• Median age: 30 (i.e. published 1982)

SoCal

21% of titles (4% of holdings) in North American print book collection

including more than 900K titles unique to SoCal

OCLC Research, 2012


‘Density’ of print book holdings in SoCal

Majority of titles held by <5 libraries in region

SoCal

OCLC Research, 2012


In sum: supply-side view of regional resource

  • Evidence

  • SoCal print book collection is the sixth largest regional collection in North America

  • SoCal library holdings provide coverage for about 20% of print book titles in North America

OPINION

SoCal institutions will continue to rely on access to, and preservation of extra-regional book collections

Need to coordinate regional management plan with other North American partners


Intra-regional stewardship: institutional infrastructure

SoCal

774 holding library symbols in WorldCat

*

(

)

*

*

Institutions with stewardship mandate and preservation capacity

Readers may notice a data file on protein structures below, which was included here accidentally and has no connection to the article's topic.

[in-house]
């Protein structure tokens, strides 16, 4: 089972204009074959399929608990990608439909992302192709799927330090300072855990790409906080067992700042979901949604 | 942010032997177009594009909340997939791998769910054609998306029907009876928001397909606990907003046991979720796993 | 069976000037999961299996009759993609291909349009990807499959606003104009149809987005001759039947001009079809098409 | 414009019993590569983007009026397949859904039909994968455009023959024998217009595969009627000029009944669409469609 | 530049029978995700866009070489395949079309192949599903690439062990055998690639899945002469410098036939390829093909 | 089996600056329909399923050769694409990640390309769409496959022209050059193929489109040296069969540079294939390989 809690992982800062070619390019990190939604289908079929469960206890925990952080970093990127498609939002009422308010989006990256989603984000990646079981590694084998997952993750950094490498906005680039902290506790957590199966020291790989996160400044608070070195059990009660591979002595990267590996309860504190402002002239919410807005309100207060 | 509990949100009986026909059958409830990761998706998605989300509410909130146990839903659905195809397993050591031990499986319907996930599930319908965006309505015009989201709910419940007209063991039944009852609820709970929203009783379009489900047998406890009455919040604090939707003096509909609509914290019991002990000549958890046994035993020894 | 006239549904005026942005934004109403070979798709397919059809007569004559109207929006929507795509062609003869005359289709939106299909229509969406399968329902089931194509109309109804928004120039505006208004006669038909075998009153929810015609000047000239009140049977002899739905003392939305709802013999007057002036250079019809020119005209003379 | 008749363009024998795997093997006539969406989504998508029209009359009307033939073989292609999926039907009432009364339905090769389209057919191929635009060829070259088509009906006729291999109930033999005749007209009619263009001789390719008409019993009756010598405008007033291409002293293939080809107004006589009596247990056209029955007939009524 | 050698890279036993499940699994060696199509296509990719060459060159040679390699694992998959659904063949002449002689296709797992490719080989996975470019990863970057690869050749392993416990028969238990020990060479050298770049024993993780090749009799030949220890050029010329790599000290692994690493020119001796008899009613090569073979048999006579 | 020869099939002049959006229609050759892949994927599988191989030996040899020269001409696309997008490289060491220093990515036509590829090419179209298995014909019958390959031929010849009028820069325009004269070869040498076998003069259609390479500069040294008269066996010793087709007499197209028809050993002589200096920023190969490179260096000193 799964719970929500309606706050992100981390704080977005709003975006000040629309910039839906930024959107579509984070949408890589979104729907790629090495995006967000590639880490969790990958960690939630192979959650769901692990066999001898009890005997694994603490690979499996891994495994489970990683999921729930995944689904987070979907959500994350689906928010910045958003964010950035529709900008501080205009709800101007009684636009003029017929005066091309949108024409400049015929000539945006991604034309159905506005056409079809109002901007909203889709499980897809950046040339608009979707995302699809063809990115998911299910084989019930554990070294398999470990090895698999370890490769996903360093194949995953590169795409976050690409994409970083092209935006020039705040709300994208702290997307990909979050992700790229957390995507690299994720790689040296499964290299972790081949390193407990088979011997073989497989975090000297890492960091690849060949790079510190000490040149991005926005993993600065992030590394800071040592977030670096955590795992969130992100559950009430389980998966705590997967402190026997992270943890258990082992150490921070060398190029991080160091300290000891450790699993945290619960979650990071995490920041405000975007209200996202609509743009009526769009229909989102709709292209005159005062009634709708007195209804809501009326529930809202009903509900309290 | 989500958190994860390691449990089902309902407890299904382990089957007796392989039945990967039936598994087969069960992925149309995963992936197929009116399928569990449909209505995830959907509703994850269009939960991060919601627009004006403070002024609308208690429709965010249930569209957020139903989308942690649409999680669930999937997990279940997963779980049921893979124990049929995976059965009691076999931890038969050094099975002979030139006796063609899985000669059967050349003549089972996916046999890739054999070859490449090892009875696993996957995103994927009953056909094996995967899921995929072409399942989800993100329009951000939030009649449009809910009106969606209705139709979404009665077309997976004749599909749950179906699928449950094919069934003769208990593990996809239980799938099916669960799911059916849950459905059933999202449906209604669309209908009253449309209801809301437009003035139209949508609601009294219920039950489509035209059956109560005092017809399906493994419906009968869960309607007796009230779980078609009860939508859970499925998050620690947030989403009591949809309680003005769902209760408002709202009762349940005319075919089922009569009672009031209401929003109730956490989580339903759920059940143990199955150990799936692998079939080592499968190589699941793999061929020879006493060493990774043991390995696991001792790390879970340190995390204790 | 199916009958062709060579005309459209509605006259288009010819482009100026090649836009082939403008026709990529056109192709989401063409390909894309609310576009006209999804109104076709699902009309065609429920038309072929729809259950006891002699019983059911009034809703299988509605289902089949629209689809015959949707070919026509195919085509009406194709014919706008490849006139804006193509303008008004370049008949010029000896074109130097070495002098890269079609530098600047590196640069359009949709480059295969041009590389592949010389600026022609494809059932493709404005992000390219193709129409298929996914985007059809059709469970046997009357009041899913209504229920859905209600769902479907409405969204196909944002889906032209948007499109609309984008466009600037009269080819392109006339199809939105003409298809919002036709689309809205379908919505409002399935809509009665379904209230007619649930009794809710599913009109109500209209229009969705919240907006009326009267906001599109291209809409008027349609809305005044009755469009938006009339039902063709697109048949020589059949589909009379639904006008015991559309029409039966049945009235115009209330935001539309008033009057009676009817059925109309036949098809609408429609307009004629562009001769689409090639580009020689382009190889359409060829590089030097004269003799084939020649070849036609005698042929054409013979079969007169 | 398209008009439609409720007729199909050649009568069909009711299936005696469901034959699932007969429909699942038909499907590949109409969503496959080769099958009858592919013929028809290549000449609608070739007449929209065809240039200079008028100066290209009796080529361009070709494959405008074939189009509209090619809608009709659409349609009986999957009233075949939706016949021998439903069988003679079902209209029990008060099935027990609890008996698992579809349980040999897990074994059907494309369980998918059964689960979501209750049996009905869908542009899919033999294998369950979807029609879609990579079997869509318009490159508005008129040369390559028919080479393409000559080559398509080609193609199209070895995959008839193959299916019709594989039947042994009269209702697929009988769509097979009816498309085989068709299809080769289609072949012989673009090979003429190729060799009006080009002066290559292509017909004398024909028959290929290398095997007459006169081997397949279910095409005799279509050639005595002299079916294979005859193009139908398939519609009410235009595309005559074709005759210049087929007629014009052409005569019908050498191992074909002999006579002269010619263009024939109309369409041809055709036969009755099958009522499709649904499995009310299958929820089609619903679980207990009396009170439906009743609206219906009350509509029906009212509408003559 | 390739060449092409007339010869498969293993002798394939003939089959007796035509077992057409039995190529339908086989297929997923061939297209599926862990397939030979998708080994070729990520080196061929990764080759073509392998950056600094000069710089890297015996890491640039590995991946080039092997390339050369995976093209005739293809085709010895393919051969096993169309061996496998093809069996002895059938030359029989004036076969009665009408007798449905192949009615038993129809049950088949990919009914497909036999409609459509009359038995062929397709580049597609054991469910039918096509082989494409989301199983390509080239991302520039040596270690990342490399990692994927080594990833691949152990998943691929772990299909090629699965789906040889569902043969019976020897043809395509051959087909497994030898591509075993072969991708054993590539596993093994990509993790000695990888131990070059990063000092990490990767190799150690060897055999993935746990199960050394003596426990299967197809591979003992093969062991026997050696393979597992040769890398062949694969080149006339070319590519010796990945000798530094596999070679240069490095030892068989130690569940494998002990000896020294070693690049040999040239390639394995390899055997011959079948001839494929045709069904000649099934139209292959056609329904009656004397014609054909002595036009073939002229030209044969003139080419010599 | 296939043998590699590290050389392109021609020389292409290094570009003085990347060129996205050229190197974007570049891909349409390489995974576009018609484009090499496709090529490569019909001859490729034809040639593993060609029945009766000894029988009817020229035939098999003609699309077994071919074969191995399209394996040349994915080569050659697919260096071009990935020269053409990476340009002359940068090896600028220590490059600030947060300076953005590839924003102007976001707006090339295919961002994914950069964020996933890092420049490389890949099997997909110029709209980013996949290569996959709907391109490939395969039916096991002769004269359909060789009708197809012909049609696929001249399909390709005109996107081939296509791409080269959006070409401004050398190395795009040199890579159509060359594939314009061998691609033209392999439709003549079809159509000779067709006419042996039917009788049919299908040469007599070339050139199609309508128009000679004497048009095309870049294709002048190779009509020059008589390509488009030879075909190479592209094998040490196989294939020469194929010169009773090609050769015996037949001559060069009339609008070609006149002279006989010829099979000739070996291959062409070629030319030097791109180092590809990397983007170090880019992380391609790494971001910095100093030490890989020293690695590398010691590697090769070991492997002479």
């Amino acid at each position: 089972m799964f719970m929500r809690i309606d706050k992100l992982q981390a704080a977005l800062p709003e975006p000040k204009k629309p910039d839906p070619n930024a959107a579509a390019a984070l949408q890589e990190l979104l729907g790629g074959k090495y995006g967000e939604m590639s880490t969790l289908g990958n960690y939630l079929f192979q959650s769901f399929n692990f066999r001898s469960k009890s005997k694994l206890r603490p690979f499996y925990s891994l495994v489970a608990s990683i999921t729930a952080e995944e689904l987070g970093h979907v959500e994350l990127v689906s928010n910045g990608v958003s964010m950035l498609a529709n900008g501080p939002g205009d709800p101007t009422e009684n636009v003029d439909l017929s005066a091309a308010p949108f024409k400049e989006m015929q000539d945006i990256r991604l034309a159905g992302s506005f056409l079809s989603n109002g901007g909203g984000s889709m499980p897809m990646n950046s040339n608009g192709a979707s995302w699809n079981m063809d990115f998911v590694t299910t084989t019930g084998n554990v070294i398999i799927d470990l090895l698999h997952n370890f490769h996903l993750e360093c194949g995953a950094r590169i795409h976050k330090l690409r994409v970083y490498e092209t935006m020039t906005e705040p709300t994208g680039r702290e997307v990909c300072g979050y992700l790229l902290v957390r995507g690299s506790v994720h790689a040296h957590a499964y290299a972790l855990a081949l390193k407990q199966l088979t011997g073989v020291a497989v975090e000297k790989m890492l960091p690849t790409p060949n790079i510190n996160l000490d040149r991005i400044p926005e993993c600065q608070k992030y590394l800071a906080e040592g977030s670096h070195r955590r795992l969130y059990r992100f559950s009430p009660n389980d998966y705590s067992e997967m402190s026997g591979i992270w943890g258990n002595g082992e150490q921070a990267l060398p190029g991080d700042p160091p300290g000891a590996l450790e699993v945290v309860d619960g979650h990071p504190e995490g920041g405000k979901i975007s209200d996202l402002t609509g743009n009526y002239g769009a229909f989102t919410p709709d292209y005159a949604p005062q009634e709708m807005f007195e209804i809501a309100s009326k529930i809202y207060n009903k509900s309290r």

OCLC Research, 2012


Demand-side dynamics: inter-lending traffic

SoCal

CY2010 Returnable Borrowing & Lending Activity (WCRS)

Percent of Returnable Requests Filled by Mega-region

41% of SoCal demand is fulfilled within the mega-region

OCLC Research, 2012


Regional stewardship: cooperative infrastructure

Leveraging resource-sharing capacity on a regional scale

https://maps.google.com/maps/ms?gl=us&ie=UTF8&oe=UTF8&msa=0&msid=116372932749076038893.00044700bc73cbe3a8198


In sum: demand-side view of regional resource

  • Evidence

  • SoCal print book resource is a vital part of regional information economy

  • SoCal resource delivers value beyond the immediate region

OPINION

By more effectively surfacing distinctive regional resources in discovery systems, SoCal can increase support for regional stewardship; preservation of ‘redundant’ resources should be informed by aggregate demand


Distribution of SoCal Print Books by Holding Library Type

SoCal

Majority of titles held by academic libraries

N = 40M holdings

OCLC Research, 2012


Distribution of SoCal Print Books in Academic Libraries

… mostly non-ARL libraries

SoCal

37%

of SoCal holdings

27%

of SoCal holdings